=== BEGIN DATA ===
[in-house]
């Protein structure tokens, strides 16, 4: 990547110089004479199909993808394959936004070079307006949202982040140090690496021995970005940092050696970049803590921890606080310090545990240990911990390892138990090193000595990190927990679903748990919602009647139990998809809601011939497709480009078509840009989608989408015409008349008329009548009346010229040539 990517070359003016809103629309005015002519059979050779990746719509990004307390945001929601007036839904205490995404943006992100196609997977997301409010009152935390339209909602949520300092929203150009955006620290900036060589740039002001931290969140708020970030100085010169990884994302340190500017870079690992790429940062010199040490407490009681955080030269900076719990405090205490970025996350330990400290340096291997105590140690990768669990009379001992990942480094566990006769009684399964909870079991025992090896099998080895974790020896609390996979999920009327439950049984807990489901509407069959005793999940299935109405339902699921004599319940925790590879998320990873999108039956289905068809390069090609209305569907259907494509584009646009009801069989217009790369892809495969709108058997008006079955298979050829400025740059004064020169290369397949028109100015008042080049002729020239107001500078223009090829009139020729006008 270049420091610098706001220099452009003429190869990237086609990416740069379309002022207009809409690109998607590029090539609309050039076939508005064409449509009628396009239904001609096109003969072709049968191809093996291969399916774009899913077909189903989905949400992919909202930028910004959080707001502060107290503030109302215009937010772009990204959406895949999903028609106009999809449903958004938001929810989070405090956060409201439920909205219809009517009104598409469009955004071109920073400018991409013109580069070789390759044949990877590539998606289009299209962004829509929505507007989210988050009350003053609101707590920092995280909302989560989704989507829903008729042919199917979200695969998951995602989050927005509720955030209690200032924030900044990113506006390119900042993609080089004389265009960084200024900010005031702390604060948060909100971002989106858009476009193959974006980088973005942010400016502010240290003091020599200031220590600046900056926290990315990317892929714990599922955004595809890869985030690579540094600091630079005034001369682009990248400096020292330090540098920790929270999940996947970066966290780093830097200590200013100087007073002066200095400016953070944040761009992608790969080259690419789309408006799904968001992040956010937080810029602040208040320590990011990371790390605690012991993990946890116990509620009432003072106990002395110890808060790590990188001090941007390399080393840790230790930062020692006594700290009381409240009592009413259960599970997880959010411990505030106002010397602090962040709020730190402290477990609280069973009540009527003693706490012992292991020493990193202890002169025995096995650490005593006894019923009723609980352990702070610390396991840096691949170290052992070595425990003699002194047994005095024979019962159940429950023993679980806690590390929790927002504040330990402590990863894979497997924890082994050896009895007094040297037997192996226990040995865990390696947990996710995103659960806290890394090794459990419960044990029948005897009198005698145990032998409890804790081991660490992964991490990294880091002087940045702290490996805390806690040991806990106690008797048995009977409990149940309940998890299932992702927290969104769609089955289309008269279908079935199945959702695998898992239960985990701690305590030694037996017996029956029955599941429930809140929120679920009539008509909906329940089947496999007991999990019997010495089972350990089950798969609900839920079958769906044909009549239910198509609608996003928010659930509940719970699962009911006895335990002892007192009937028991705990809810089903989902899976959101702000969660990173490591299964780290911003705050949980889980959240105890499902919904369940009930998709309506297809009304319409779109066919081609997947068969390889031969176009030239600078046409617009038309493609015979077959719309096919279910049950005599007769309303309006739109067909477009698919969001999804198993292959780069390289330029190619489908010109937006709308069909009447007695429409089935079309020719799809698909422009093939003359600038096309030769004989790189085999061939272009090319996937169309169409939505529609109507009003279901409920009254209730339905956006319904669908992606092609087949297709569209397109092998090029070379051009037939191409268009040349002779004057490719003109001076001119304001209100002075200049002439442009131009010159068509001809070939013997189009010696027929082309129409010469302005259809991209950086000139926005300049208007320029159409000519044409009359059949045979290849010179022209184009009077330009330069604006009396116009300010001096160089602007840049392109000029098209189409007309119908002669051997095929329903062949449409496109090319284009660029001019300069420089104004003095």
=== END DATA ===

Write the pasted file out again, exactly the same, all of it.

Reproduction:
[in-house]
């Protein structure tokens, strides 16, 4: 990547110089004479199909993808394959936004070079307006949202982040140090690496021995970005940092050696970049803590921890606080310090545990240990911990390892138990090193000595990190927990679903748990919602009647139990998809809601011939497709480009078509840009989608989408015409008349008329009548009346010229040539 990517070359003016809103629309005015002519059979050779990746719509990004307390945001929601007036839904205490995404943006992100196609997977997301409010009152935390339209909602949520300092929203150009955006620290900036060589740039002001931290969140708020970030100085010169990884994302340190500017870079690992790429940062010199040490407490009681955080030269900076719990405090205490970025996350330990400290340096291997105590140690990768669990009379001992990942480094566990006769009684399964909870079991025992090896099998080895974790020896609390996979999920009327439950049984807990489901509407069959005793999940299935109405339902699921004599319940925790590879998320990873999108039956289905068809390069090609209305569907259907494509584009646009009801069989217009790369892809495969709108058997008006079955298979050829400025740059004064020169290369397949028109100015008042080049002729020239107001500078223009090829009139020729006008 270049420091610098706001220099452009003429190869990237086609990416740069379309002022207009809409690109998607590029090539609309050039076939508005064409449509009628396009239904001609096109003969072709049968191809093996291969399916774009899913077909189903989905949400992919909202930028910004959080707001502060107290503030109302215009937010772009990204959406895949999903028609106009999809449903958004938001929810989070405090956060409201439920909205219809009517009104598409469009955004071109920073400018991409013109580069070789390759044949990877590539998606289009299209962004829509929505507007989210988050009350003053609101707590920092995280909302989560989704989507829903008729042919199917979200695969998951995602989050927005509720955030209690200032924030900044990113506006390119900042993609080089004389265009960084200024900010005031702390604060948060909100971002989106858009476009193959974006980088973005942010400016502010240290003091020599200031220590600046900056926290990315990317892929714990599922955004595809890869985030690579540094600091630079005034001369682009990248400096020292330090540098920790929270999940996947970066966290780093830097200590200013100087007073002066200095400016953070944040761009992608790969080259690419789309408006799904968001992040956010937080810029602040208040320590990011990371790390605690012991993990946890116990509620009432003072106990002395110890808060790590990188001090941007390399080393840790230790930062020692006594700290009381409240009592009413259960599970997880959010411990505030106002010397602090962040709020730190402290477990609280069973009540009527003693706490012992292991020493990193202890002169025995096995650490005593006894019923009723609980352990702070610390396991840096691949170290052992070595425990003699002194047994005095024979019962159940429950023993679980806690590390929790927002504040330990402590990863894979497997924890082994050896009895007094040297037997192996226990040995865990390696947990996710995103659960806290890394090794459990419960044990029948005897009198005698145990032998409890804790081991660490992964991490990294880091002087940045702290490996805390806690040991806990106690008797048995009977409990149940309940998890299932992702927290969104769609089955289309008269279908079935199945959702695998898992239960985990701690305590030694037996017996029956029955599941429930809140929120679920009539008509909906329940089947496999007991999990019997010495089972350990089950798969609900839920079958769906044909009549239910198509609608996003928010659930509940719970699962009911006895335990002892007192009937028991705990809810089903989902899976959101702000969660990173490591299964780290911003705050949980889980959240105890499902919904369940009930998709309506297809009304319409779109066919081609997947068969390889031969176009030239600078046409617009038309493609015979077959719309096919279910049950005599007769309303309006739109067909477009698919969001999804198993292959780069390289330029190619489908010109937006709308069909009447007695429409089935079309020719799809698909422009093939003359600038096309030769004989790189085999061939272009090319996937169309169409939505529609109507009003279901409920009254209730339905956006319904669908992606092609087949297709569209397109092998090029070379051009037939191409268009040349002779004057490719003109001076001119304001209100002075200049002439442009131009010159068509001809070939013997189009010696027929082309129409010469302005259809991209950086000139926005300049208007320029159409000519044409009359059949045979290849010179022209184009009077330009330069604006009396116009300010001096160089602007840049392109000029098209189409007309119908002669051997095929329903062949449409496109090319284009660029001019300069420089104004003095």